So it’s great news all round for early birds. But what does this ever mean for the 20 per cent of ‘ the population who are night g e L owls, and the other 6o per do n e cent who fall somewhere t in’ between morning lark and nocturnal? I don t think you can categorically say that early risers are more successful,’ says Professor Jim Home of the Sleep Research Centre at Loughborough University. ‘Although morning types do tend to be more studious and organized, evening types are shown to be more creative, innovative, extrovert and flexible, which are also useful qualities for achieving success,’ he points out.

Indeed, the secret of getting ahead in life has less to do with your ‘sleeping personality’, and everything to do with logistics, says Laura Vanderkam, author of new book What The Most Successful People Do Before Breakfast. She believes that even committed night owls can benefit from rising early if they arrange their time to better complement their creative tendencies.

‘Early risers are not better people than late risers. It’s just that early risers structure their lives in order to get important things done,’ she explains. ‘If you wait until the end of the day to tackle your goals, having done meaningful but non-urgent things like exercise, prayer or reading, and only then and ponder how to advance your career, or truly give your family your best, you may be out of energy or time. You should always priorities what’s vital and necessary.’

Description: Early risers are not better people than late risers. It’s just that early risers structure their lives in order to get important things done

Early risers are not better people than late risers. It’s just that early risers structure their lives in order to get important things done

New research on willpower supports Vanderkam’s theory. In an experiment conducted by Roy F. Baumeister, psychology professor and author of Willpower: Rediscovering the Greatest Human Strength participants successfully resisted the temptation of sweet treats, but the effort left them with less energy to tackle cognitive tasks. This led Baumeister and his colleagues to conclude ‘willpower, like a muscle, becomes fatigued from overuse.’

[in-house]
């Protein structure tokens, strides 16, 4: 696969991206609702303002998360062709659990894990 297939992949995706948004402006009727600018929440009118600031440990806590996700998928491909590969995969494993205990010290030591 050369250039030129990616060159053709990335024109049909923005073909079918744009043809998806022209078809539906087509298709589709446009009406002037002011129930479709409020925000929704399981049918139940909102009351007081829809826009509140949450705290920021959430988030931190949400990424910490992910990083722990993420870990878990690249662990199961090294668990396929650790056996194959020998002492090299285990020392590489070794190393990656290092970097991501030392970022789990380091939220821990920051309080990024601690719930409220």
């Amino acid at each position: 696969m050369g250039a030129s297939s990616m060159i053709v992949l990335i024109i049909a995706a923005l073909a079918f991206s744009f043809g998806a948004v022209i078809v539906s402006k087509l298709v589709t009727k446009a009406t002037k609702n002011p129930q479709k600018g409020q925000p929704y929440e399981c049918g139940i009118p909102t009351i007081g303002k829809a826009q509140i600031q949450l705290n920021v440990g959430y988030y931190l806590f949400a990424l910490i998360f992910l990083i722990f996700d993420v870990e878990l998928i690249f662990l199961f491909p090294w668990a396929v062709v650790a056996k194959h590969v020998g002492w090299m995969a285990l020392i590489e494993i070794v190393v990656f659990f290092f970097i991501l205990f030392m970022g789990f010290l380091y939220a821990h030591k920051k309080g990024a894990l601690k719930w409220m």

If this is correct, suggests Vanderkam, your levels of willpower will be used up throughout the day as you make decisions or face problems. Because your levels of willpower are at their highest first thing, it makes mornings the ideal time to tackle anything that requires discipline and focus.

Dream life

Business woman Kal di Paola, CEO and founder of BuyMyWardrobe would surely agree. Before the birth of her son three years ago and the launch of her business, she preferred working at night ‘while the world slept’. These days, she still does lots of writing and business planning in the evenings ‘because it’s the time I feel most creative (some habits die hard)’. But she now wakes at 6am, using the first hour to go over the previous night’s work when her mind is at its freshest. ‘Plus, there are no distractions, so I get more done in that hour that I would in three hours at the office.’ After an hour of quality time with her son, she drops him at nursery and reaches the office at 8.45am; or her husband does the nursery run and she fits in a 45-minute run. ‘Committing to a routine means I get things done and have the focus I need in order to achieve the goals I set myself. I can’t imagine a life waking up later now,’ she says.

Description: But she now wakes at 6am, using the first hour to go over the previous night’s work when her mind is at its freshest

But she now wakes at 6am, using the first hour to go over the previous night’s work when her mind is at its freshest